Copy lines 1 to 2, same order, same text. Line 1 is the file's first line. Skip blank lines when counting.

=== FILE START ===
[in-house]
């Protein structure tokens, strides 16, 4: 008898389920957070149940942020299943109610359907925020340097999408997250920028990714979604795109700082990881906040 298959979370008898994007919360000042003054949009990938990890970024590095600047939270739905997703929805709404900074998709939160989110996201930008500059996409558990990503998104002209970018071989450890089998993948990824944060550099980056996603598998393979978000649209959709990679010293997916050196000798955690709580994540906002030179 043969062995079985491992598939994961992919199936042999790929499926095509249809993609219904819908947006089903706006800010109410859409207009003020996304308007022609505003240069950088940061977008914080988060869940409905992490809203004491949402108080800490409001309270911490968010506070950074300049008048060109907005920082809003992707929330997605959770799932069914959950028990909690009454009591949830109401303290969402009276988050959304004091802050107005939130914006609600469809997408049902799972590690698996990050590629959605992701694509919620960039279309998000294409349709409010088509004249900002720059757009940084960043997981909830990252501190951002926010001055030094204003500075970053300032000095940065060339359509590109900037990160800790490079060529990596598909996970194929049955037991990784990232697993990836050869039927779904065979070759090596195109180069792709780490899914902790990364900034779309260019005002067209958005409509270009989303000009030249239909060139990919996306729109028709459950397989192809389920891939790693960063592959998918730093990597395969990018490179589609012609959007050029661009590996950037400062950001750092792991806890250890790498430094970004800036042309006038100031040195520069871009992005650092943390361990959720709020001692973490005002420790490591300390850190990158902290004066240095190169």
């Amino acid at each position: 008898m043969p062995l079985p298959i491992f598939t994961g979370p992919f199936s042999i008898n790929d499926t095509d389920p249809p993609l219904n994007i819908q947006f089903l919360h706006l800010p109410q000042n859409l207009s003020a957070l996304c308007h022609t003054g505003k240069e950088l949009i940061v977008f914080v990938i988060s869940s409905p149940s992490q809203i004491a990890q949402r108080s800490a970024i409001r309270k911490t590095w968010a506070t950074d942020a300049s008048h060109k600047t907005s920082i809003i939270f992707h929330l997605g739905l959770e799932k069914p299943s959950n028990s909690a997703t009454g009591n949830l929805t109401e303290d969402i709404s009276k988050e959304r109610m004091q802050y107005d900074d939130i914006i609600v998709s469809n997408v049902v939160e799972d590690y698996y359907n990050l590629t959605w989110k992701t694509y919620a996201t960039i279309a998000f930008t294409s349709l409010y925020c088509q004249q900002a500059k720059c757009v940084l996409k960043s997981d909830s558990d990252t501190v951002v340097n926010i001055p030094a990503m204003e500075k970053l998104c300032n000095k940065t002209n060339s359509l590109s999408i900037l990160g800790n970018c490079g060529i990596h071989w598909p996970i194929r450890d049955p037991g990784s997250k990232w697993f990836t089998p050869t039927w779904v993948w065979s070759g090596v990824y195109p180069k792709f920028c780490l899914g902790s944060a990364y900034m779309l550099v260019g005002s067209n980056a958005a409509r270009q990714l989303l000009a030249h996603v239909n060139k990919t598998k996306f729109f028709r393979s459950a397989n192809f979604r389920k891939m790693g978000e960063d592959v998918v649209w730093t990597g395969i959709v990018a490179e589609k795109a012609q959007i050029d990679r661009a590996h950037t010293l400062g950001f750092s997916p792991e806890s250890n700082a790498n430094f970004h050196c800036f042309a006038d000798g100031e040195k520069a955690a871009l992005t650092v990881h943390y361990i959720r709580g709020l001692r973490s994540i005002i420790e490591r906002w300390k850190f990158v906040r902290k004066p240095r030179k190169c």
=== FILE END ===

[in-house]
């Protein structure tokens, strides 16, 4: 008898389920957070149940942020299943109610359907925020340097999408997250920028990714979604795109700082990881906040 298959979370008898994007919360000042003054949009990938990890970024590095600047939270739905997703929805709404900074998709939160989110996201930008500059996409558990990503998104002209970018071989450890089998993948990824944060550099980056996603598998393979978000649209959709990679010293997916050196000798955690709580994540906002030179 043969062995079985491992598939994961992919199936042999790929499926095509249809993609219904819908947006089903706006800010109410859409207009003020996304308007022609505003240069950088940061977008914080988060869940409905992490809203004491949402108080800490409001309270911490968010506070950074300049008048060109907005920082809003992707929330997605959770799932069914959950028990909690009454009591949830109401303290969402009276988050959304004091802050107005939130914006609600469809997408049902799972590690698996990050590629959605992701694509919620960039279309998000294409349709409010088509004249900002720059757009940084960043997981909830990252501190951002926010001055030094204003500075970053300032000095940065060339359509590109900037990160800790490079060529990596598909996970194929049955037991990784990232697993990836050869039927779904065979070759090596195109180069792709780490899914902790990364900034779309260019005002067209958005409509270009989303000009030249239909060139990919996306729109028709459950397989192809389920891939790693960063592959998918730093990597395969990018490179589609012609959007050029661009590996950037400062950001750092792991806890250890790498430094970004800036042309006038100031040195520069871009992005650092943390361990959720709020001692973490005002420790490591300390850190990158902290004066240095190169």